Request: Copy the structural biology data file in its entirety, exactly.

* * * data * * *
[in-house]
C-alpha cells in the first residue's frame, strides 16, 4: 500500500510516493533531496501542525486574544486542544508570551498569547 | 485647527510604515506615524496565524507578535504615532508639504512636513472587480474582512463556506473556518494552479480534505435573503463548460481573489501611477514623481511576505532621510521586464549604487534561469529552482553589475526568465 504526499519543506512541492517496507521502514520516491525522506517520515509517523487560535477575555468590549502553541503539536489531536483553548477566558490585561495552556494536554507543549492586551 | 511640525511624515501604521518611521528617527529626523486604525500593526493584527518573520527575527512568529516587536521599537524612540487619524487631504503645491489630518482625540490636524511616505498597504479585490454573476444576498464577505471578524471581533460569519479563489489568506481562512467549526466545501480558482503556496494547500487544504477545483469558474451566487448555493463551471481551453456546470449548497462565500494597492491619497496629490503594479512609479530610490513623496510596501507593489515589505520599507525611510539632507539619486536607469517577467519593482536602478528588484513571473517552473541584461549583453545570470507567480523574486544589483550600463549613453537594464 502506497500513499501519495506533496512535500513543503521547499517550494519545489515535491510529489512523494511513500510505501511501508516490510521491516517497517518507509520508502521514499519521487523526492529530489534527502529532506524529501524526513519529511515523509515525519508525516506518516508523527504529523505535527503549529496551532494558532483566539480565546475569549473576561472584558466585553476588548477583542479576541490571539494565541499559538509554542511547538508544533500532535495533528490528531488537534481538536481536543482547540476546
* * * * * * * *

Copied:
[in-house]
C-alpha cells in the first residue's frame, strides 16, 4: 500500500510516493533531496501542525486574544486542544508570551498569547 | 485647527510604515506615524496565524507578535504615532508639504512636513472587480474582512463556506473556518494552479480534505435573503463548460481573489501611477514623481511576505532621510521586464549604487534561469529552482553589475526568465 504526499519543506512541492517496507521502514520516491525522506517520515509517523487560535477575555468590549502553541503539536489531536483553548477566558490585561495552556494536554507543549492586551 | 511640525511624515501604521518611521528617527529626523486604525500593526493584527518573520527575527512568529516587536521599537524612540487619524487631504503645491489630518482625540490636524511616505498597504479585490454573476444576498464577505471578524471581533460569519479563489489568506481562512467549526466545501480558482503556496494547500487544504477545483469558474451566487448555493463551471481551453456546470449548497462565500494597492491619497496629490503594479512609479530610490513623496510596501507593489515589505520599507525611510539632507539619486536607469517577467519593482536602478528588484513571473517552473541584461549583453545570470507567480523574486544589483550600463549613453537594464 502506497500513499501519495506533496512535500513543503521547499517550494519545489515535491510529489512523494511513500510505501511501508516490510521491516517497517518507509520508502521514499519521487523526492529530489534527502529532506524529501524526513519529511515523509515525519508525516506518516508523527504529523505535527503549529496551532494558532483566539480565546475569549473576561472584558466585553476588548477583542479576541490571539494565541499559538509554542511547538508544533500532535495533528490528531488537534481538536481536543482547540476546